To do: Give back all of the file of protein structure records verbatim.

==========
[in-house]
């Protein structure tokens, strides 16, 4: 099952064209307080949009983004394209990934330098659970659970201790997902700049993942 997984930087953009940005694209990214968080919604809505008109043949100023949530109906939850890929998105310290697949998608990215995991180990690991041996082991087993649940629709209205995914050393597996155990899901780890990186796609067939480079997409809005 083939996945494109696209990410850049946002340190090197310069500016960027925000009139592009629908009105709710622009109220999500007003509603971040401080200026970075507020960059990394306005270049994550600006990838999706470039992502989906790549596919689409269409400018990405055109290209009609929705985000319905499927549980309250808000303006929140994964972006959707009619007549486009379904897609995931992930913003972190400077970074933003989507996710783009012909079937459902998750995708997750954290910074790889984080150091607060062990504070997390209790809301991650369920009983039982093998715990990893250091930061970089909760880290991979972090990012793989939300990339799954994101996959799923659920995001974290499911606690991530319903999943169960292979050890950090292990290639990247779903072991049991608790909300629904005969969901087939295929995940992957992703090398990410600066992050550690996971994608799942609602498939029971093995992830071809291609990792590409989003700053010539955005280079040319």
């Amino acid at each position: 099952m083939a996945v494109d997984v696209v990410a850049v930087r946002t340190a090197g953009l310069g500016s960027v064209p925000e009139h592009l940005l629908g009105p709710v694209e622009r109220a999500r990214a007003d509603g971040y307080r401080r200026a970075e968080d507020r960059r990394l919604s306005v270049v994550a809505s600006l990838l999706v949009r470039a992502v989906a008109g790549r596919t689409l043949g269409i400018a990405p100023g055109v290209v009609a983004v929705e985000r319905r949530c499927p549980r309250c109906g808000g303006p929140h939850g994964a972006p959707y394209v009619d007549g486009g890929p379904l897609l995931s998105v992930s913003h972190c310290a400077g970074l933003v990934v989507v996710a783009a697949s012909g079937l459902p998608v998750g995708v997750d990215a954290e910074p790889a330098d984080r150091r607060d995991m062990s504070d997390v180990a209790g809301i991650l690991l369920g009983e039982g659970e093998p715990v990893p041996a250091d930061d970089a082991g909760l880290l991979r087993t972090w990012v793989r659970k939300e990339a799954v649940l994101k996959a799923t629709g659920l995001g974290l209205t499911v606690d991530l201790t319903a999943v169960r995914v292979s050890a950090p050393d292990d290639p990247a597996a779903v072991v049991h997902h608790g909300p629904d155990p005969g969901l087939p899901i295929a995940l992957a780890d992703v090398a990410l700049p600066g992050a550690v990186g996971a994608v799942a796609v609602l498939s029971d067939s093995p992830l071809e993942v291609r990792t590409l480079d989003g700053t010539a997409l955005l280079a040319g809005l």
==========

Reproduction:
[in-house]
């Protein structure tokens, strides 16, 4: 099952064209307080949009983004394209990934330098659970659970201790997902700049993942 997984930087953009940005694209990214968080919604809505008109043949100023949530109906939850890929998105310290697949998608990215995991180990690991041996082991087993649940629709209205995914050393597996155990899901780890990186796609067939480079997409809005 083939996945494109696209990410850049946002340190090197310069500016960027925000009139592009629908009105709710622009109220999500007003509603971040401080200026970075507020960059990394306005270049994550600006990838999706470039992502989906790549596919689409269409400018990405055109290209009609929705985000319905499927549980309250808000303006929140994964972006959707009619007549486009379904897609995931992930913003972190400077970074933003989507996710783009012909079937459902998750995708997750954290910074790889984080150091607060062990504070997390209790809301991650369920009983039982093998715990990893250091930061970089909760880290991979972090990012793989939300990339799954994101996959799923659920995001974290499911606690991530319903999943169960292979050890950090292990290639990247779903072991049991608790909300629904005969969901087939295929995940992957992703090398990410600066992050550690996971994608799942609602498939029971093995992830071809291609990792590409989003700053010539955005280079040319």
């Amino acid at each position: 099952m083939a996945v494109d997984v696209v990410a850049v930087r946002t340190a090197g953009l310069g500016s960027v064209p925000e009139h592009l940005l629908g009105p709710v694209e622009r109220a999500r990214a007003d509603g971040y307080r401080r200026a970075e968080d507020r960059r990394l919604s306005v270049v994550a809505s600006l990838l999706v949009r470039a992502v989906a008109g790549r596919t689409l043949g269409i400018a990405p100023g055109v290209v009609a983004v929705e985000r319905r949530c499927p549980r309250c109906g808000g303006p929140h939850g994964a972006p959707y394209v009619d007549g486009g890929p379904l897609l995931s998105v992930s913003h972190c310290a400077g970074l933003v990934v989507v996710a783009a697949s012909g079937l459902p998608v998750g995708v997750d990215a954290e910074p790889a330098d984080r150091r607060d995991m062990s504070d997390v180990a209790g809301i991650l690991l369920g009983e039982g659970e093998p715990v990893p041996a250091d930061d970089a082991g909760l880290l991979r087993t972090w990012v793989r659970k939300e990339a799954v649940l994101k996959a799923t629709g659920l995001g974290l209205t499911v606690d991530l201790t319903a999943v169960r995914v292979s050890a950090p050393d292990d290639p990247a597996a779903v072991v049991h997902h608790g909300p629904d155990p005969g969901l087939p899901i295929a995940l992957a780890d992703v090398a990410l700049p600066g992050a550690v990186g996971a994608v799942a796609v609602l498939s029971d067939s093995p992830l071809e993942v291609r990792t590409l480079d989003g700053t010539a997409l955005l280079a040319g809005l």